curl and other network tools can be used to transfer data between machines,
git can be used to transfer repository data between machines.
To make a copy, or clone, of a remote repository, the
clone subcommand is used.
Clone the git workshop git_workshop repository that you have forked:
$ git clone firstname.lastname@example.org:<githubusername>/git_workshop.git
<githubusername> text with your GitHub username.
This will have placed a copy of the upstream git_workshop repository at your current location (read
man git-clone to see how to change this behaviour).
Note that you can get the link for any GitHub-hosted repository from the green “Clone or download” button to the right of the front page of the project; this is available on all repositories that you can see, you do not need to be the owner.
Make a change to the line of the
PARTICIPANTS.md file with your workshop ID number adding anything you want to that line.
Once you have made the desired change to the
PARTICIPANTS.md file, checkout a new branch with a meaningful name, stage the change with
git add and commit it with
git commit giving a meaningful commit message.
Just as comments in code indicate the intention behind the code or explain difficult, unusual or unexpected procedures, commit messages explain the reasons behind changes, particularly if the change is unexpected without inside knowledge.
The flow of commit messages in a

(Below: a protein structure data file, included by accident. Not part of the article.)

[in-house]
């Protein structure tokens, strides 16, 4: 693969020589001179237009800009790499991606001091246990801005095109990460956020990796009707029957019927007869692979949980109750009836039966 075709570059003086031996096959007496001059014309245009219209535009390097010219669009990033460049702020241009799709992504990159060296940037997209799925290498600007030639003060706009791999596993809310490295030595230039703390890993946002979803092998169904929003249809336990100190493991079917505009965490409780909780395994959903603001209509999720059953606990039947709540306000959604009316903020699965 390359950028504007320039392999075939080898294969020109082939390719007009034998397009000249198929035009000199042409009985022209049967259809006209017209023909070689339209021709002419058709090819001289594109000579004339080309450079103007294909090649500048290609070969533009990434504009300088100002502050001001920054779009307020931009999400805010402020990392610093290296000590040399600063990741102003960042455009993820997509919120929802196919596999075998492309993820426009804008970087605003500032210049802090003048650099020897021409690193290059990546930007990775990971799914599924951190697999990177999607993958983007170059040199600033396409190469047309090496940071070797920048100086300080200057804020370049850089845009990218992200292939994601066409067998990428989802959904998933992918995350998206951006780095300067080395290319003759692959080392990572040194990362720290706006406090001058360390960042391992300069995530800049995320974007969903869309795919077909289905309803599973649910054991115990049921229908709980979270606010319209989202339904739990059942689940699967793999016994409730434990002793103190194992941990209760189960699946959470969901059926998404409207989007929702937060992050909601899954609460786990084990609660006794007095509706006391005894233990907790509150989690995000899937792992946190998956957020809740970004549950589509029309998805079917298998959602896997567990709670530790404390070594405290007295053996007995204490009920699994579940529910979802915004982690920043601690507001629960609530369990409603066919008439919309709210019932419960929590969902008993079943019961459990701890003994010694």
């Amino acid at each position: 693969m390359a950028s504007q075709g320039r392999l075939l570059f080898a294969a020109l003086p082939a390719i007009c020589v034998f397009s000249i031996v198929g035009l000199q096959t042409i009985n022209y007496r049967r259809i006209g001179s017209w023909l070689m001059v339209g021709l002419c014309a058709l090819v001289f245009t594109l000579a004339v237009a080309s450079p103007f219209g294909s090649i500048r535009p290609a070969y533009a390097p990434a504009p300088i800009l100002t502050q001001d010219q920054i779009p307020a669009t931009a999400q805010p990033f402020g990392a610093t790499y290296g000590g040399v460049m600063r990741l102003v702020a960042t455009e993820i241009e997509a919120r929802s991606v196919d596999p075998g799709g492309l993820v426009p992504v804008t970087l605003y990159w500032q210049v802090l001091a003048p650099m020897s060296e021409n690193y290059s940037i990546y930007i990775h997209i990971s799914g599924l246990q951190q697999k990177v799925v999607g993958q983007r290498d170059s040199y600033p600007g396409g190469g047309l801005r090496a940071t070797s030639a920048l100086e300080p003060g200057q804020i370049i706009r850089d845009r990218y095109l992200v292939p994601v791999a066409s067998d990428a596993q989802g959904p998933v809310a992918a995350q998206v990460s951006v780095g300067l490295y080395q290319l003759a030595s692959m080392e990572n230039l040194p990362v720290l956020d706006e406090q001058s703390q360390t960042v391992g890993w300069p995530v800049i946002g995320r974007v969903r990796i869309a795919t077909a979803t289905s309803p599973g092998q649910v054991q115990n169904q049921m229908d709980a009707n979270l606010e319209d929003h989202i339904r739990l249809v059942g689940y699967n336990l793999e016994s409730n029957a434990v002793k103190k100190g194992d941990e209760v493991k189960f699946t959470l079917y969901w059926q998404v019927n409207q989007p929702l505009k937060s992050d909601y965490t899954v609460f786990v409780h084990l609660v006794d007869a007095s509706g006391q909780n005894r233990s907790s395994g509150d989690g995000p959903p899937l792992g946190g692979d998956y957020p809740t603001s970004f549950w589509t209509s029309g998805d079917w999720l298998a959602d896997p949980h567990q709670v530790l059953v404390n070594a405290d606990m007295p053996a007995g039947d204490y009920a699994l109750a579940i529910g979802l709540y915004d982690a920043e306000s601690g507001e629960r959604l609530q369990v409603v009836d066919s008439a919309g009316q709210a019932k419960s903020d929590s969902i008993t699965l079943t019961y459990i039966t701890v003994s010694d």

git log output should tell a story and certainly not be like this…
There are well established guidelines for writing good commit messages. The most commonly referenced note for writing good messages is available here:
Short (50 chars or less) summary of changes
More detailed explanatory text, if necessary. Wrap it to
about 72 characters or so. In some contexts, the first
line is treated as the subject of an email and the rest of
the text as the body. The blank line separating the
summary from the body is critical (unless you omit the body
entirely); tools like rebase can get confused if you run
the two together.
Further paragraphs come after blank lines.
- Bullet points are okay, too
- Typically a hyphen or asterisk is used for the bullet,
preceded by a single space, with blank lines in
between, but conventions vary here
- Use a hanging indent
It is particularly important to leave a blank line between the summary line and the body of the commit message.
An additional guideline used by some projects is that the summary line should be written such that it would complete the sentence “This change modifies the code/text to _____.”
Another similar view is presented here by Rob Pike (note that CL, for Change List, is equivalent here to Commit).
... make sure the CL descriptions are well-written and follow our conventions.
- first line has form "component: change"
- blank line follows
- description after first line is full sentences, in clean grammatical English
- purpose of CL is explained
- mechanism of CL is explained
- for performance-related CLs, benchmark information is presented
and so on.
The CL description is a public document that explains to the future what
has been done and why. Please think of it that way, not as a side note to
the code. In many ways it is as important as the code, and will often last
Also here with a deeper discussion.